Functional characterization of genes associated with Obsessive Compulsive Disorder using mouse models

2014 Seed Grant
Stephanie Dulawa, Ph.D.
Department of Psychiatry and Behavioral Neuroscience
The University of Chicago

This work will determine mechanisms by which BTBD3, the first gene associated with human OCD by GWAS, influences OCD-related behaviors in mice. In addition to the results we will obtain during the one year funding period, this work will generate critical tools for obtaining future NIH funding. Identifying when and where in the brain BTBD3 regulates OCD-related behaviors will provide novel insights into the molecular mechanisms underlying OCD. Furthermore, this work could lead to novel drug treatments for OCD, which are sorely needed. We plan to submit data obtained from this work for publication within 3 months of project completion. In summary, this work could advance our understanding of the etiology and pathophysiology of OCD, and lead to novel treatments.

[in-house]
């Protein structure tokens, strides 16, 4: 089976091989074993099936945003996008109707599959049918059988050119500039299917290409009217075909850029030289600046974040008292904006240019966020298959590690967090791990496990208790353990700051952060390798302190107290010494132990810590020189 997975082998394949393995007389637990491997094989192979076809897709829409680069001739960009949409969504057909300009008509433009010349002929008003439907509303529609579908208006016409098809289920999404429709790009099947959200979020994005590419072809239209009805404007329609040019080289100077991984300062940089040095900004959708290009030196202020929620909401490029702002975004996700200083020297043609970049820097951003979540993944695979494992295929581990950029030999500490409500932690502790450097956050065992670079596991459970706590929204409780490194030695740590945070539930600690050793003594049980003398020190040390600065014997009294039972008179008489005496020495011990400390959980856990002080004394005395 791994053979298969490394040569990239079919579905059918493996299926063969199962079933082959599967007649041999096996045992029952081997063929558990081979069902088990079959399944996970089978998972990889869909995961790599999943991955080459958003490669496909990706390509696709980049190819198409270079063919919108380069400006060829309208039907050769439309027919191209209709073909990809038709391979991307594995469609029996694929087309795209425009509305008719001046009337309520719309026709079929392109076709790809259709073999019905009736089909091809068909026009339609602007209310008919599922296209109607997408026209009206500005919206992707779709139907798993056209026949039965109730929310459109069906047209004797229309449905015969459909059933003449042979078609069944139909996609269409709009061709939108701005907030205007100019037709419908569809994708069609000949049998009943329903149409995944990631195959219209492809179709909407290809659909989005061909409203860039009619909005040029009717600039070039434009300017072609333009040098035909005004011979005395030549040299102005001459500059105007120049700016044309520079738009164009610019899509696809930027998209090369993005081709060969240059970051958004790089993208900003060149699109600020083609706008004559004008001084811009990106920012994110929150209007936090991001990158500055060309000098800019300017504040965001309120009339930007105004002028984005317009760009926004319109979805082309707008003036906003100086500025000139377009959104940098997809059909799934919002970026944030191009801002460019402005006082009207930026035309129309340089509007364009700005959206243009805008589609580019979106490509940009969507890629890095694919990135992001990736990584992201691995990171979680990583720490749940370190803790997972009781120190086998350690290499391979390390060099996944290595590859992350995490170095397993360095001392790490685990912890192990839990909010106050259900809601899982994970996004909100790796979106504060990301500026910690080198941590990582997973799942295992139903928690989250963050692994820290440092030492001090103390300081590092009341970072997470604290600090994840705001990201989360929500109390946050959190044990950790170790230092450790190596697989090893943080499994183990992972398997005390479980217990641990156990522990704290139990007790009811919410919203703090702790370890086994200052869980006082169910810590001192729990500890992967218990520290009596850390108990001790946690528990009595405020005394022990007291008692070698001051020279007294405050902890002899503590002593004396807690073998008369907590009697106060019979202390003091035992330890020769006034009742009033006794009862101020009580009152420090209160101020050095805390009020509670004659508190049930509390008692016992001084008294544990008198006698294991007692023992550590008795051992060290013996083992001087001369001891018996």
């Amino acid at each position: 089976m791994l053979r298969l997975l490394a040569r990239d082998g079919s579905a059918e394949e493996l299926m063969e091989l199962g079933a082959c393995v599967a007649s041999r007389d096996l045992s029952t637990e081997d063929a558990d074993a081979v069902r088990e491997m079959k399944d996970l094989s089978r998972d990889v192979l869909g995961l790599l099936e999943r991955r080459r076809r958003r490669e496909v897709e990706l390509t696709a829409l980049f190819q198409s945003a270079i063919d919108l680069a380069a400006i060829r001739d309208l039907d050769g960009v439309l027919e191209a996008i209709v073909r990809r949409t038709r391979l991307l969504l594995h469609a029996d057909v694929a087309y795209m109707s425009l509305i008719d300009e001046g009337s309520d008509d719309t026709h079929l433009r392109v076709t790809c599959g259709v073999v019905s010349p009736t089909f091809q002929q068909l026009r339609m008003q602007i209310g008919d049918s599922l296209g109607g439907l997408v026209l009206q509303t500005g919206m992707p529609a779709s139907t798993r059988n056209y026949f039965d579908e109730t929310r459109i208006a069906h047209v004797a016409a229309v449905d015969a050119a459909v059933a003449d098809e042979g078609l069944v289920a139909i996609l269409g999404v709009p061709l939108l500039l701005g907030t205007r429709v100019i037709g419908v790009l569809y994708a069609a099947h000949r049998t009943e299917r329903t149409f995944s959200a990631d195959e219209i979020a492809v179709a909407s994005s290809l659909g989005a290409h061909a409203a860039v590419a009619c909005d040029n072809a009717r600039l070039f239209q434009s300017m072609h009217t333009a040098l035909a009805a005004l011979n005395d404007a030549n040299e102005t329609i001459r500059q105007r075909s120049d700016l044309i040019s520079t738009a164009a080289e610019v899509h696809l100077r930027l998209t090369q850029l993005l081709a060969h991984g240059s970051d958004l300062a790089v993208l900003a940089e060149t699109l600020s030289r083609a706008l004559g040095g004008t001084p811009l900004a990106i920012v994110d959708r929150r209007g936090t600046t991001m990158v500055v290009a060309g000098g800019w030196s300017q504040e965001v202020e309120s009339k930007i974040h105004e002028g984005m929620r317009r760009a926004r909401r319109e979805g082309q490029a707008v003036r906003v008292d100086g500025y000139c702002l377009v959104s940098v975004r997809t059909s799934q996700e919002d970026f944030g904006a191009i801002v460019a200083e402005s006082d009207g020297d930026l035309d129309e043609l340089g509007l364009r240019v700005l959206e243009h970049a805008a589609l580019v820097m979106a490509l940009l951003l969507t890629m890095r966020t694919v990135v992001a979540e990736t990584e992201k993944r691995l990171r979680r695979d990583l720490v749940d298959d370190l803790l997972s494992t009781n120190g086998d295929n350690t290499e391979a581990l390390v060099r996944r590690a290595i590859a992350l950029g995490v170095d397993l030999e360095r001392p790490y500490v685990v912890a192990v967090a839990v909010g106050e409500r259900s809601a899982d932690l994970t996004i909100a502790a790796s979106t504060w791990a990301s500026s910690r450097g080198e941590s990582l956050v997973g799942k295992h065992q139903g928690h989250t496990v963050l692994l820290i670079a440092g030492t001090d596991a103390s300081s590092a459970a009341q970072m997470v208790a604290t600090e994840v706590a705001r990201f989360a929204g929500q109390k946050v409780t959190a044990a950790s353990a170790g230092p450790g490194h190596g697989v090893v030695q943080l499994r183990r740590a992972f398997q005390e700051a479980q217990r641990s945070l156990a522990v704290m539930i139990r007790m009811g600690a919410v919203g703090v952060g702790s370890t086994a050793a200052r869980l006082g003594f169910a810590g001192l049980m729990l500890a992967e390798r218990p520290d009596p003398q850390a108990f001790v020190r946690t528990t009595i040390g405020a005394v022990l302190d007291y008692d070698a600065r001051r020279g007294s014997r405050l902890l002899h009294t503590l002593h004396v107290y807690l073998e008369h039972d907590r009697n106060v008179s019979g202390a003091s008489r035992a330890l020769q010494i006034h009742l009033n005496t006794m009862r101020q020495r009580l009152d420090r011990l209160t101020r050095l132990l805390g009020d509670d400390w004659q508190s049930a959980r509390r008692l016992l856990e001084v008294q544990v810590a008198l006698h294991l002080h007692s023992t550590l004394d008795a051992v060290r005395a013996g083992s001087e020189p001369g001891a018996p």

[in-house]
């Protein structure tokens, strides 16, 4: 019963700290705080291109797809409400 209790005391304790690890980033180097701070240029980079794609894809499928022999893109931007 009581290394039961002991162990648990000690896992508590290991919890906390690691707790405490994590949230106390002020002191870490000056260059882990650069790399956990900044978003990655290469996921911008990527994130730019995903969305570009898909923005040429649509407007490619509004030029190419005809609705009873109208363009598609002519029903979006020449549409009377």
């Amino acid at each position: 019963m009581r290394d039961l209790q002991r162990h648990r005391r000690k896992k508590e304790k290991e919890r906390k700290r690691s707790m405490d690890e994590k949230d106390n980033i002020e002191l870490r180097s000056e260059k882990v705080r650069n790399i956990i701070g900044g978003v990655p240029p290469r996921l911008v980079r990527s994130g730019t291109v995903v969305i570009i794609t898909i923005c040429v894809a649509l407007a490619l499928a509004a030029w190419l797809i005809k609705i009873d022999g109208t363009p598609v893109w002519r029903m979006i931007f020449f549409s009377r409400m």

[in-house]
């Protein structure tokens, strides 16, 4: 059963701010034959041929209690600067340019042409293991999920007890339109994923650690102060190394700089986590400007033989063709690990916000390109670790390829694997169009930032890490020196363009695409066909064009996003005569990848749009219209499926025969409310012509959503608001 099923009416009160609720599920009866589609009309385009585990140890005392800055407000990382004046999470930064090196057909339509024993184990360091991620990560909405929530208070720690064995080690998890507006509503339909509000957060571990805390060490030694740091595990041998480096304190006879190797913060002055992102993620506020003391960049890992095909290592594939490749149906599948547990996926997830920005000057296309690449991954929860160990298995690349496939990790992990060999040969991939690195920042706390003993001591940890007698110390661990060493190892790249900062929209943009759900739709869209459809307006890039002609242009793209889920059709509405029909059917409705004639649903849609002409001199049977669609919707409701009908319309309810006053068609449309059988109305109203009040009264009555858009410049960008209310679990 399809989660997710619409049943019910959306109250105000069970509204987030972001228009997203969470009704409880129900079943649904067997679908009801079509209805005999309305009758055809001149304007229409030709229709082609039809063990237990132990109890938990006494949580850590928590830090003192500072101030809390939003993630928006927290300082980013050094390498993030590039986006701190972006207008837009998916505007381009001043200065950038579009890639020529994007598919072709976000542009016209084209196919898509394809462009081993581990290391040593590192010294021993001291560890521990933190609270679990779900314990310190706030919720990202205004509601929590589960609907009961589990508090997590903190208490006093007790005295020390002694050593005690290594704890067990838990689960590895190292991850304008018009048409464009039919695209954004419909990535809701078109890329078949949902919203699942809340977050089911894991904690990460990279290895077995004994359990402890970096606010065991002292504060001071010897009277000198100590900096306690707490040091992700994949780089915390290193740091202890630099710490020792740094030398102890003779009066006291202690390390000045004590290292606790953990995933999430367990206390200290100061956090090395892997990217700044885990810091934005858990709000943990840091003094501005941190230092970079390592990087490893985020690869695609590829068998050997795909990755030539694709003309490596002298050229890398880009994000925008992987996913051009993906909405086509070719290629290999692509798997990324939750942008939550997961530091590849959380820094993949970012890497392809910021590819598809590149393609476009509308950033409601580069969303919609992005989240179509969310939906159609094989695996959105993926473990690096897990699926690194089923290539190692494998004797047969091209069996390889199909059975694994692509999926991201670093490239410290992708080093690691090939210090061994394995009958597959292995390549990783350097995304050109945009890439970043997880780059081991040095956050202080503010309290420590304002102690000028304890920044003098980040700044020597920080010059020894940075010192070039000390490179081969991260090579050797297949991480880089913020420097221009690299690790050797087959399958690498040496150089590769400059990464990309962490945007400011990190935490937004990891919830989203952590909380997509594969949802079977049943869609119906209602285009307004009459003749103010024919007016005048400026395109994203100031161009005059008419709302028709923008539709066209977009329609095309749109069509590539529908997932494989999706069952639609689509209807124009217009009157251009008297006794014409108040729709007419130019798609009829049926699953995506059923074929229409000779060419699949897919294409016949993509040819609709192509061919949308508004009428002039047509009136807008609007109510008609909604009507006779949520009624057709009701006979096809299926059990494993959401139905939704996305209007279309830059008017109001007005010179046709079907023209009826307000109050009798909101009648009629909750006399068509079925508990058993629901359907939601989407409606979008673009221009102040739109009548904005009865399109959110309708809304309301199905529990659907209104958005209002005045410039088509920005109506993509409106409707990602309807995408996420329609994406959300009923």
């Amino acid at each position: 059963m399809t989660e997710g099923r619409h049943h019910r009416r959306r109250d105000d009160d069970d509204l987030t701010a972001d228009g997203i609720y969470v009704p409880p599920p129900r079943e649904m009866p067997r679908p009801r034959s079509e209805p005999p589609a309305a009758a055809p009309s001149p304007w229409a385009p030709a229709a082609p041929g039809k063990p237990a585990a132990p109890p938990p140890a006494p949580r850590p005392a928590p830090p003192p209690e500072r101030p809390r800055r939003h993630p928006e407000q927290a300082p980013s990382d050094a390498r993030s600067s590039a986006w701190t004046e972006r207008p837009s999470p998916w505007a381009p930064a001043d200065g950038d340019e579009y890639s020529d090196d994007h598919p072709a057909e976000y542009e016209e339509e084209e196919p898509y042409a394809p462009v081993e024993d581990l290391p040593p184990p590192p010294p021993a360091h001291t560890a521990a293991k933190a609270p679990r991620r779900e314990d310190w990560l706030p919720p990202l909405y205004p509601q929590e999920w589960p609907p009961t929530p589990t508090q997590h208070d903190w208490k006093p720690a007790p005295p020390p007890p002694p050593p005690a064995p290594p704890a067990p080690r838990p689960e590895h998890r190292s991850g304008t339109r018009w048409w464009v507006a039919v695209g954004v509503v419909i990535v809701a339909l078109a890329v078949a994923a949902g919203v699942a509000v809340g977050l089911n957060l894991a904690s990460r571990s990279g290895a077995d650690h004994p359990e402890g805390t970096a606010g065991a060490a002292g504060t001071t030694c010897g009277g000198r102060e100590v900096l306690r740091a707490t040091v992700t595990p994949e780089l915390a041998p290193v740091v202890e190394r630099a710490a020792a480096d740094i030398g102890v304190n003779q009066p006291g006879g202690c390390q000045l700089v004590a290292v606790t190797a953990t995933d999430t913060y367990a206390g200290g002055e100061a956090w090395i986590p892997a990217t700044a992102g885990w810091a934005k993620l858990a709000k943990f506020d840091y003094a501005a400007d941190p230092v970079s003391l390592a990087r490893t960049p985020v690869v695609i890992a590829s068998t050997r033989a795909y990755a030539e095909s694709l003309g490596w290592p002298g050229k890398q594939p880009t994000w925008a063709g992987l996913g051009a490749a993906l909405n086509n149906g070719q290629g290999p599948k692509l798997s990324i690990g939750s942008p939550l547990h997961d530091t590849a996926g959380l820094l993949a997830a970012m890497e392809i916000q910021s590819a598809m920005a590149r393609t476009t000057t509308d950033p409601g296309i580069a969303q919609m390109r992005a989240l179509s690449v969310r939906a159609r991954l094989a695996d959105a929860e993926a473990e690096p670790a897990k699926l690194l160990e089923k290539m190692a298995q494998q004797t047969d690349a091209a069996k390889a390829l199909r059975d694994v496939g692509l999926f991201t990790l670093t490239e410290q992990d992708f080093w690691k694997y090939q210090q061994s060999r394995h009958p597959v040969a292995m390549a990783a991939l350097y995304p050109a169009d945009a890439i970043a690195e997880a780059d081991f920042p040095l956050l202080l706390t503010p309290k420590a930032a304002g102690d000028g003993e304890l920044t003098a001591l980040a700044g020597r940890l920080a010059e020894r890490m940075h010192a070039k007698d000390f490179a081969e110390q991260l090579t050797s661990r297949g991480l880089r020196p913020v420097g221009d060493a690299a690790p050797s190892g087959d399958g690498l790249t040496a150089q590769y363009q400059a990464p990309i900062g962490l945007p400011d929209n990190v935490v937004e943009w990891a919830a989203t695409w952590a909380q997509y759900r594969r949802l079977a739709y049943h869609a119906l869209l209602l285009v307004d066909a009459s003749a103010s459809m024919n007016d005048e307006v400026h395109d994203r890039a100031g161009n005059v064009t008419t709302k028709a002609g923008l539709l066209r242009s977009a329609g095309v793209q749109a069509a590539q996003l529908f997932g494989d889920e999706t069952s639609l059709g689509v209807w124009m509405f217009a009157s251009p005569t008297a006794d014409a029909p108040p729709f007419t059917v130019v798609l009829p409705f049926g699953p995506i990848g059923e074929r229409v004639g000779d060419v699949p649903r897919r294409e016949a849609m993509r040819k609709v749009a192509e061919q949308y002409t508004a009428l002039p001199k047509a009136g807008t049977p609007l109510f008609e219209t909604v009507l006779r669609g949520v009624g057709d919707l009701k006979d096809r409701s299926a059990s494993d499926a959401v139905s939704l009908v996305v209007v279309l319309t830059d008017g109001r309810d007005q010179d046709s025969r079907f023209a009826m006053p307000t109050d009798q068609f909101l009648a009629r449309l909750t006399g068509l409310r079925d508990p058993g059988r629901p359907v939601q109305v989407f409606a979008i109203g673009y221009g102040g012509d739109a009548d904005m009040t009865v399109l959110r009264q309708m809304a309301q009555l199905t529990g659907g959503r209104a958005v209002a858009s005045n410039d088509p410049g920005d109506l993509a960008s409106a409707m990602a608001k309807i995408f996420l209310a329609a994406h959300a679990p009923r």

Other Grants

Rebekah C. Evans, Ph.D., Georgetown University
In Vivo and Ex Vivo Dissection of Midbrain Neuron Activity During Exercise
Exercise is important for the health of the body and the mind. Exercise promotes learning and reduces symptoms of brain-related diseases such as Parkinson’s disease and Alzheimer’s disease. However, it…
William J. Giardino, Ph.D. Stanford University
Deciphering the Neuropeptide Circuitry of Emotional Arousal in Narcolepsy
This research project aims to investigate the neural mechanisms of a specific type of brain cell called neuropeptide neurons within a region of the brain’s amygdala network called the bed…
Howard Gritton, Ph.D., University of Illinois
Attention Mechanisms Contributing to Auditory Spatial Processing.
Our world is composed of a rich mixture of sounds. We often process sounds including speech in the presence of many other competing auditory stimuli (e.g., voices in a crowded…
Nora Kory, Ph.D., Harvard University
Elucidating the Fates and Functions of Lactate in the Brain
The human brain requires significant energy to function. Despite accounting for only 2% of our body weight, the brain consumes a substantial 20% of the body’s energy, relying on a…